His “vainsanity” (vanity and insanity combined) does not end there. Of great esteem is this man when it comes to literary studies that an 11-page curriculum vitae ends the book on a high note, and even spills to the inside back cover!

In Chapters 1 and 2 Villafuerte provides his definitions of literature, and the meaning and relevance of literary criticism. For someone who wrote a book about literary criticism, it is apparent and appalling that he knows so little about the subject. His definition of “literature” as the universal, timeless, and artistic representation of significant human experiences is problematic, to say the least, and has come under scrutiny by the very practice of literary criticism that he supposedly knows well enough for him to write this book. He even includes a list of what he considers the qualities of a good literary critic (only he knows the purpose of this) when clearly he possesses none.

Questions are found at the end of every chapter. As with the Noli Me Tangere and El Filibusterismo textbooks used in most high schools that feature activities on definition of terms and the content of the chapters, the very answers are found in the preceding chapter! One need not think about or apply what he learned, or at least read, but merely scan the preceding part and copy the needed answers.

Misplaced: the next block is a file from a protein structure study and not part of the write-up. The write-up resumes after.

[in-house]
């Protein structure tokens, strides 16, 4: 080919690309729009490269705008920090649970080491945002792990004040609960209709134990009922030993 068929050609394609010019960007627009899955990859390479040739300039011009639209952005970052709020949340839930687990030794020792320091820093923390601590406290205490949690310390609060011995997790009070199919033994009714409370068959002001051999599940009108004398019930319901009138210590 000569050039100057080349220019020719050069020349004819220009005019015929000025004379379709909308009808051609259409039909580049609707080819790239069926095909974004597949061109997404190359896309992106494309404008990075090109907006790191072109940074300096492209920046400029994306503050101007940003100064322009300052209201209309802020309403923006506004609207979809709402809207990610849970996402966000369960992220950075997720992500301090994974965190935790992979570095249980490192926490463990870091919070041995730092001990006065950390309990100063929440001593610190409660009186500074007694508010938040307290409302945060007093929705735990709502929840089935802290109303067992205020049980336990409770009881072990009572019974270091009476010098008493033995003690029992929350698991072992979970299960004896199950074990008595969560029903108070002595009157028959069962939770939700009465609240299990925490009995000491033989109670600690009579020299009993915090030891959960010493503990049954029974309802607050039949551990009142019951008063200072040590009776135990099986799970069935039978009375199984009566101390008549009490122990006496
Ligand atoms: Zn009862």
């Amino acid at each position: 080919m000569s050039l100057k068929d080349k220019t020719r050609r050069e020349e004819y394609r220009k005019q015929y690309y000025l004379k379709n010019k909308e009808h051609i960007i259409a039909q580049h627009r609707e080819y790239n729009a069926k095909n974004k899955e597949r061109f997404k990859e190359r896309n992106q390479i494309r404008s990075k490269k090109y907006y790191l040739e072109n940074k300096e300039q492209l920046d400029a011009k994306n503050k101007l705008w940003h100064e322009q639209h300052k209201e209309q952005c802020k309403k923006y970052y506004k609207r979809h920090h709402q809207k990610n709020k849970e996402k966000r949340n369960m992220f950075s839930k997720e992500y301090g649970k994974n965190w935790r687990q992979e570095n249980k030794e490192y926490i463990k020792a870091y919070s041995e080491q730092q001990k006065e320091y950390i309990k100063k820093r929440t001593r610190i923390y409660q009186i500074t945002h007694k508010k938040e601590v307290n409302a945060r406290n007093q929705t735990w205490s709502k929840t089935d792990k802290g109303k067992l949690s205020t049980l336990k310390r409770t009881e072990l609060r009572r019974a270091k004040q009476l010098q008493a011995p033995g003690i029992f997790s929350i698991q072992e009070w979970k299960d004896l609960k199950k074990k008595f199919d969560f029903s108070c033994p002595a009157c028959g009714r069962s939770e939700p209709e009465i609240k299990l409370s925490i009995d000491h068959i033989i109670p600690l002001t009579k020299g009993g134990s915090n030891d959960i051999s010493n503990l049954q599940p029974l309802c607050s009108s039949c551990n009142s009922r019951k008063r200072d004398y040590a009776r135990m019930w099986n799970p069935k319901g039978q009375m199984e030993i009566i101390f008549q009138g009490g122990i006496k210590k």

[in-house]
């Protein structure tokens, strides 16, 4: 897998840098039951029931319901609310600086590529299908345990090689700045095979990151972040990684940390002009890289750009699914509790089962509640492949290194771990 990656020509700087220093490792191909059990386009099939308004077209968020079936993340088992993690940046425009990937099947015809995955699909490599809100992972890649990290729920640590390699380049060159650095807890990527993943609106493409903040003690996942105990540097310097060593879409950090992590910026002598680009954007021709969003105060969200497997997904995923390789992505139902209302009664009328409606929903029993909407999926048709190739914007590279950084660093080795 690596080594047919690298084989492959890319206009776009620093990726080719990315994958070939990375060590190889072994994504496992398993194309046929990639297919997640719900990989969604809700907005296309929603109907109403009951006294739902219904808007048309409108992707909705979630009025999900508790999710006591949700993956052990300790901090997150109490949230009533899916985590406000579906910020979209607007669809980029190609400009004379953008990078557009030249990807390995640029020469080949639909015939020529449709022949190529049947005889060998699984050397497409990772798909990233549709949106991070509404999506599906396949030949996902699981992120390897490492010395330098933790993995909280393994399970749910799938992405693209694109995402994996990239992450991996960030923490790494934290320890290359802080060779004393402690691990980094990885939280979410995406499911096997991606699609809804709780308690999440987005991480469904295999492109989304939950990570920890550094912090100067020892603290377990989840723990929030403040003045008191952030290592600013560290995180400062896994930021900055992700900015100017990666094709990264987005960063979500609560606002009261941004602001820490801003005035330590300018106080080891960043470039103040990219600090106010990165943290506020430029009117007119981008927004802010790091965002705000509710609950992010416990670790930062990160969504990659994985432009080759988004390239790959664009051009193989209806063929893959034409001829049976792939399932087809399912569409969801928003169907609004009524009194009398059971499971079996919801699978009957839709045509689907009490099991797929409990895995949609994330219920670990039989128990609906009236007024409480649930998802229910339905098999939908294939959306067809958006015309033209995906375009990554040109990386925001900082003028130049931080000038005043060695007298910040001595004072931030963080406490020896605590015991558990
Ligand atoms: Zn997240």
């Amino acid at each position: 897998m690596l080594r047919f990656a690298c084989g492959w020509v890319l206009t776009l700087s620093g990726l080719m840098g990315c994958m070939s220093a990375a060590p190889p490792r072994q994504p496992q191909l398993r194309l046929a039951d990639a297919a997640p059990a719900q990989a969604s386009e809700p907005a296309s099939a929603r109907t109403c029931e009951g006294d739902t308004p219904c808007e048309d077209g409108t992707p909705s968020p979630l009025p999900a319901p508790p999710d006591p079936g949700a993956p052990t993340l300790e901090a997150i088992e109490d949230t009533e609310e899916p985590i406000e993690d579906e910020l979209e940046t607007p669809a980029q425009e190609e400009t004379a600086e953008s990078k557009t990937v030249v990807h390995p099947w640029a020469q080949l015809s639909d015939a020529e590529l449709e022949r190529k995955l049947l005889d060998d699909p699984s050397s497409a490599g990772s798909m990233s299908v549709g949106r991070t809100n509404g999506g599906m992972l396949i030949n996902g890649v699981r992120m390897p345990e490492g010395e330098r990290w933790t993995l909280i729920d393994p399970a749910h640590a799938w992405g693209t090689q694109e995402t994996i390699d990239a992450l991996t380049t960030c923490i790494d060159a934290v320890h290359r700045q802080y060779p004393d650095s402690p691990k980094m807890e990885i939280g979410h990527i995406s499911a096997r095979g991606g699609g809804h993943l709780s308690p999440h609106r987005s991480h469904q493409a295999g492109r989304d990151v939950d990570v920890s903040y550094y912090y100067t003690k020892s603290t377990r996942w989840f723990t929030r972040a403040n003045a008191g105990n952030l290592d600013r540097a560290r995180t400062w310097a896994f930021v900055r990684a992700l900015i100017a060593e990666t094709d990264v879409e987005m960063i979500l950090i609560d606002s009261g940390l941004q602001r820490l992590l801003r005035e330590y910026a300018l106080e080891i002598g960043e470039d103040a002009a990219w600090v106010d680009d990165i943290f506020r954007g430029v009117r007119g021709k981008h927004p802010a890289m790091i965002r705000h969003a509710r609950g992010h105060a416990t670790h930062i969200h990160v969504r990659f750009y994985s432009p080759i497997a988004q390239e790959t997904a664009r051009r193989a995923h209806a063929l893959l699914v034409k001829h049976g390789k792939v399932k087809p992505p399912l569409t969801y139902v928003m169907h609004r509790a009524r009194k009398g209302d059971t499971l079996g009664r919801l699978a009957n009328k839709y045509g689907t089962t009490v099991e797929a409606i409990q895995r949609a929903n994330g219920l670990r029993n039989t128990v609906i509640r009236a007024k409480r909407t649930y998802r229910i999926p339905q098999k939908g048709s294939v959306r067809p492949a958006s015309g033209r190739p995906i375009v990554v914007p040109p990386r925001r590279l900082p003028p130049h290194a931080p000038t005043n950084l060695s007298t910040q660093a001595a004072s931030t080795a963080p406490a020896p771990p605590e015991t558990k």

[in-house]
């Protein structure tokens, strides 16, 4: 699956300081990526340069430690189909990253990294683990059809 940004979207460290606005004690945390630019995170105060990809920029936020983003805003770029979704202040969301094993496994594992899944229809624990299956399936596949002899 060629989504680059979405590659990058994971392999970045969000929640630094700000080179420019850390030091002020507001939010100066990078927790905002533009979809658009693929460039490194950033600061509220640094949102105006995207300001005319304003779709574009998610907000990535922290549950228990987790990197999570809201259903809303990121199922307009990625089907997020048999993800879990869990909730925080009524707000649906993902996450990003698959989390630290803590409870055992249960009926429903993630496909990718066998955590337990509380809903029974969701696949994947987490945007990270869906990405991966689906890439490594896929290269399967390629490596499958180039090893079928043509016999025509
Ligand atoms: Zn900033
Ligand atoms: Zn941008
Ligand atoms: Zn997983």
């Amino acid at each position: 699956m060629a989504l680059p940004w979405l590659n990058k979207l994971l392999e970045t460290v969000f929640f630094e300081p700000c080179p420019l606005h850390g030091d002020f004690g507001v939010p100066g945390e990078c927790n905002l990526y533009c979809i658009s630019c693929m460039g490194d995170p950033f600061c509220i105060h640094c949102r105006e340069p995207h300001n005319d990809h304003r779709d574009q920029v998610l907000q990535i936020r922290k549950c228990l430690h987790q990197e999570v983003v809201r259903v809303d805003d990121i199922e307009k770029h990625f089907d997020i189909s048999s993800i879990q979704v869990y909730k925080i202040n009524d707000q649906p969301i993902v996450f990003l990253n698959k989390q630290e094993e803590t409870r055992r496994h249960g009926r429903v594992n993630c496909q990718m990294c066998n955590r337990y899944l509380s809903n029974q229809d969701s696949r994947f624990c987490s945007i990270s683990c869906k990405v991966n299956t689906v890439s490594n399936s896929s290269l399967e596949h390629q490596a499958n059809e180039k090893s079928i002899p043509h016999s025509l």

Chapter 3 deals with Villafuerte’s concept of literary theories. He is so adept in the field of literary studies (and expects the readers to be on par with him) that he no longer sees the need to provide definition(s) for “theory” IN A FRIGGIN’ BOOK THAT CONCERNS THEORY AND CRITICISM. He then condensed his so-called “theories” (Romatisismo [sic]? Realismo? Classicism? Humanism? Eksistensiyalismo?), ALL OF IT, into 13 pages, with each “theory” summarized vaguely, with examples to boot, in as little as 3 paragraphs! Would you trust a guy that simply enumerates the titles of SOME of Freud’s works to explain the rise of psychoanalysis (page 13), and provides a definition of Oedipus complex as “pakikipag-agawan ng bata sa kanyang ama sa atensiyon, pagmamahal o pangangalaga ng ina (the child’s competition with the father for the mother’s attention, love, and care)?” How…concise!

How about formalism? The Russian formalists have nothing against this guy. Why spend years expounding on textuality, defamiliarization, and the like when you can come up with a simple explanation for this theory: hindi binibigyang diin sa teoryang ito ang buhay ng may-akda, hindi nakapaloob sa kasaysayan at lalong walang mabanaag na implikasyong sosyolohikal, politikal, sikolohikal, at ekonomikal (this theory does not concern the biography of the author; neither is history, or sociological, political, psychological or economic implications focused on, page 22). For him, formalism is simply looking at the content and the form without explaining HOW a formalistic reading is actually done.